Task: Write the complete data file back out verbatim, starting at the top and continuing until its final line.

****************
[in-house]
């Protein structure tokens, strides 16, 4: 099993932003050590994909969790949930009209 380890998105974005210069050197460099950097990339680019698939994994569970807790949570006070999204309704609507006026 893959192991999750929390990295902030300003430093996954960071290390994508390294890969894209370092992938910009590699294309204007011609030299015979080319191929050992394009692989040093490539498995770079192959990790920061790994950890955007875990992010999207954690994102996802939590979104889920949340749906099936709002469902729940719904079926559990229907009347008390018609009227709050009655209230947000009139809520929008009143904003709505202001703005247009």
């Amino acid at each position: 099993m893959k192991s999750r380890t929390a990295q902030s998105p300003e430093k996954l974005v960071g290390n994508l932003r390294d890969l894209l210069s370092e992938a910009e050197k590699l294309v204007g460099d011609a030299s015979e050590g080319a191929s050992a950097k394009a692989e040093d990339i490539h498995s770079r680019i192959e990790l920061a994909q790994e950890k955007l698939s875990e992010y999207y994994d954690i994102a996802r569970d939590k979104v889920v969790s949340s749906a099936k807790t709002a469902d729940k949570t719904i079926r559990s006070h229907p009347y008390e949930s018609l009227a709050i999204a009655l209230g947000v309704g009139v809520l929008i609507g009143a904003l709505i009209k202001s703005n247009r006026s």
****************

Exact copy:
[in-house]
């Protein structure tokens, strides 16, 4: 099993932003050590994909969790949930009209 380890998105974005210069050197460099950097990339680019698939994994569970807790949570006070999204309704609507006026 893959192991999750929390990295902030300003430093996954960071290390994508390294890969894209370092992938910009590699294309204007011609030299015979080319191929050992394009692989040093490539498995770079192959990790920061790994950890955007875990992010999207954690994102996802939590979104889920949340749906099936709002469902729940719904079926559990229907009347008390018609009227709050009655209230947000009139809520929008009143904003709505202001703005247009």
């Amino acid at each position: 099993m893959k192991s999750r380890t929390a990295q902030s998105p300003e430093k996954l974005v960071g290390n994508l932003r390294d890969l894209l210069s370092e992938a910009e050197k590699l294309v204007g460099d011609a030299s015979e050590g080319a191929s050992a950097k394009a692989e040093d990339i490539h498995s770079r680019i192959e990790l920061a994909q790994e950890k955007l698939s875990e992010y999207y994994d954690i994102a996802r569970d939590k979104v889920v969790s949340s749906a099936k807790t709002a469902d729940k949570t719904i079926r559990s006070h229907p009347y008390e949930s018609l009227a709050i999204a009655l209230g947000v309704g009139v809520l929008i609507g009143a904003l709505i009209k202001s703005n247009r006026s």